Working with custom markers

Here are some example using the Marking test functions with attributes mechanism.

Marking test functions and selecting them for a run

You can “mark” a test function with custom metadata like this:

# content of test_server.py

import pytest
@pytest.mark.webtest
def test_send_http():
    pass # perform some webtest test for your app
def test_something_quick():
    pass
def test_another():
    pass
class TestClass:
    def test_method(self):
        pass

New in version 2.2.

You can then restrict a test run to only run tests marked with webtest:

$ py.test -v -m webtest
=========================== test session starts ============================
platform linux -- Python 3.4.0 -- py-1.4.23 -- pytest-2.6.1 -- /home/hpk/p/pytest/.tox/regen/bin/python3.4
collecting ... collected 4 items

test_server.py::test_send_http PASSED

=================== 3 tests deselected by "-m 'webtest'" ===================
================== 1 passed, 3 deselected in 0.01 seconds ==================

Or the inverse, running all tests except the webtest ones:

$ py.test -v -m "not webtest"
=========================== test session starts ============================
platform linux -- Python 3.4.0 -- py-1.4.23 -- pytest-2.6.1 -- /home/hpk/p/pytest/.tox/regen/bin/python3.4
collecting ... collected 4 items

test_server.py::test_something_quick PASSED
test_server.py::test_another PASSED
test_server.py::TestClass::test_method PASSED

================= 1 tests deselected by "-m 'not webtest'" =================
================== 3 passed, 1 deselected in 0.01 seconds ==================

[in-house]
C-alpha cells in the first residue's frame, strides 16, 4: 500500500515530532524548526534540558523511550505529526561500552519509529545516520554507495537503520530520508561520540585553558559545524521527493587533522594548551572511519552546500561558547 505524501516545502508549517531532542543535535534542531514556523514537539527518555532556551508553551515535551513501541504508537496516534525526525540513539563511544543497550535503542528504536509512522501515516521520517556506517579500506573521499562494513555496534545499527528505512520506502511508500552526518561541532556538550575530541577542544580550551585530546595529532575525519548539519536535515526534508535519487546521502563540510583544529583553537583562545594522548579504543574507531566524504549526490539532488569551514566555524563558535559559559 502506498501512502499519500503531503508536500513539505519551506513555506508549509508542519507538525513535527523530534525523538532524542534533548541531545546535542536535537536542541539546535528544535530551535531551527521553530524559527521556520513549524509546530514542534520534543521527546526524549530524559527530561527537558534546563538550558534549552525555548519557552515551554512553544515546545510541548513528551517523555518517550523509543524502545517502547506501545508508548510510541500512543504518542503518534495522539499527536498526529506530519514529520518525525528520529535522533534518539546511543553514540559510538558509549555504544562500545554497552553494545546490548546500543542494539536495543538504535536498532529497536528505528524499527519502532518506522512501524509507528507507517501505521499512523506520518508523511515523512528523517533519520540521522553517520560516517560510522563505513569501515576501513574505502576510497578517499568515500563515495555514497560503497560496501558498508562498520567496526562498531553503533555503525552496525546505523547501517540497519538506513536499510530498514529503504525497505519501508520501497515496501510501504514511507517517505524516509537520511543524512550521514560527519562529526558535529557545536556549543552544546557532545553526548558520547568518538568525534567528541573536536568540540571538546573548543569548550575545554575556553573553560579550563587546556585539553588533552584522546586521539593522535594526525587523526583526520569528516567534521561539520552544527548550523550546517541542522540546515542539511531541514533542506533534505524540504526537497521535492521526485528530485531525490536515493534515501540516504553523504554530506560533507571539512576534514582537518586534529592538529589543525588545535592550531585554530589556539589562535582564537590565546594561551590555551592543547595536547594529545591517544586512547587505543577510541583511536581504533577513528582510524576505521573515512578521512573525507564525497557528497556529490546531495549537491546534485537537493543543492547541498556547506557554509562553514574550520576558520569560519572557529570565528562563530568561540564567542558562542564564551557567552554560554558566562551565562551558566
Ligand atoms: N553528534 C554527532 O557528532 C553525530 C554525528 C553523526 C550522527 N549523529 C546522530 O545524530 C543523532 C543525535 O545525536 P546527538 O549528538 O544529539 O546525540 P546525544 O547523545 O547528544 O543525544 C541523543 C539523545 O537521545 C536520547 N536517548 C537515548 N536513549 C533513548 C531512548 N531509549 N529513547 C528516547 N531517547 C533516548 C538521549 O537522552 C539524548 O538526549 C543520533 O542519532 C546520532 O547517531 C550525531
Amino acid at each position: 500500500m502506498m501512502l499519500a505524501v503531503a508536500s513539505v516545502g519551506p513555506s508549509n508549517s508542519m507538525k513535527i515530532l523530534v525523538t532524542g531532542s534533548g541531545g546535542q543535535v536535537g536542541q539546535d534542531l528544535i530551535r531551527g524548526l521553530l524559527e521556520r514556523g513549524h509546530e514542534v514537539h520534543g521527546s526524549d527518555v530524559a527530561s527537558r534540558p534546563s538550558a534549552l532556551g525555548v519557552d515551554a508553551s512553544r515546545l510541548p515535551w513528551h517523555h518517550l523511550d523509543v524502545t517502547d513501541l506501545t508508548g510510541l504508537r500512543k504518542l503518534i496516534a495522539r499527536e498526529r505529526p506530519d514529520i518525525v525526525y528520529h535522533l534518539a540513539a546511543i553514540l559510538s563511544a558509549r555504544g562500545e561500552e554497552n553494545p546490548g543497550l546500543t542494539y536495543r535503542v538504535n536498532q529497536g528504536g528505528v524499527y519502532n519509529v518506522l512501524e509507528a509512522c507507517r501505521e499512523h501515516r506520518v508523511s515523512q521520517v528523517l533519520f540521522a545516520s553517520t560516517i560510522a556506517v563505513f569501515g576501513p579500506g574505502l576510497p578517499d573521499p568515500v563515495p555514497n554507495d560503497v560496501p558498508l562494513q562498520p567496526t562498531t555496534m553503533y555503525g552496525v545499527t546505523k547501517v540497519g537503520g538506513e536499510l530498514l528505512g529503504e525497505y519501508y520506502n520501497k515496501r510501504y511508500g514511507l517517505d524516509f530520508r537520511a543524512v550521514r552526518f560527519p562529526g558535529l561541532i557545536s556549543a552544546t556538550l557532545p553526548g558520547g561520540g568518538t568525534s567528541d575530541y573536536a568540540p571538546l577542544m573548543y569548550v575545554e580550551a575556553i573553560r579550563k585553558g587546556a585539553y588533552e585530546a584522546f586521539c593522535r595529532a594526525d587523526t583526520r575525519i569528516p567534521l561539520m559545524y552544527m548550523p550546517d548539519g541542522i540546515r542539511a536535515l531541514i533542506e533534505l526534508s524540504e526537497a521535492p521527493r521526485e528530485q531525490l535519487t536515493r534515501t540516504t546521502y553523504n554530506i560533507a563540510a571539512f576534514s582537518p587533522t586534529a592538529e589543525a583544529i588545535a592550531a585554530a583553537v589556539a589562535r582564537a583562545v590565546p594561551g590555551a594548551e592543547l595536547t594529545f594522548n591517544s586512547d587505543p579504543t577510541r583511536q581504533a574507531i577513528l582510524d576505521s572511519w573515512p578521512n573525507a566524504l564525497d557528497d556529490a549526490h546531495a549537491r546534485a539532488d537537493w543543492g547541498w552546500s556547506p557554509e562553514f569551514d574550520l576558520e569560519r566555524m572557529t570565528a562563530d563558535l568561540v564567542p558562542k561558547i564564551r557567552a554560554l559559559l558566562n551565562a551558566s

Selecing tests based on their node ID

You can provide one or more node IDs as positional arguments to select only specified tests. This makes it easy to select tests based on their module, class, method, or function name:

$ py.test -v test_server.py::TestClass::test_method
=========================== test session starts ============================
platform linux -- Python 3.4.0 -- py-1.4.23 -- pytest-2.6.1 -- /home/hpk/p/pytest/.tox/regen/bin/python3.4
collecting ... collected 5 items

test_server.py::TestClass::test_method PASSED

========================= 1 passed in 0.01 seconds =========================

You can also select on the class:

$ py.test -v test_server.py::TestClass
=========================== test session starts ============================
platform linux -- Python 3.4.0 -- py-1.4.23 -- pytest-2.6.1 -- /home/hpk/p/pytest/.tox/regen/bin/python3.4
collecting ... collected 4 items

test_server.py::TestClass::test_method PASSED

========================= 1 passed in 0.01 seconds =========================

Or select multiple nodes:

$ py.test -v test_server.py::TestClass test_server.py::test_send_http
=========================== test session starts ============================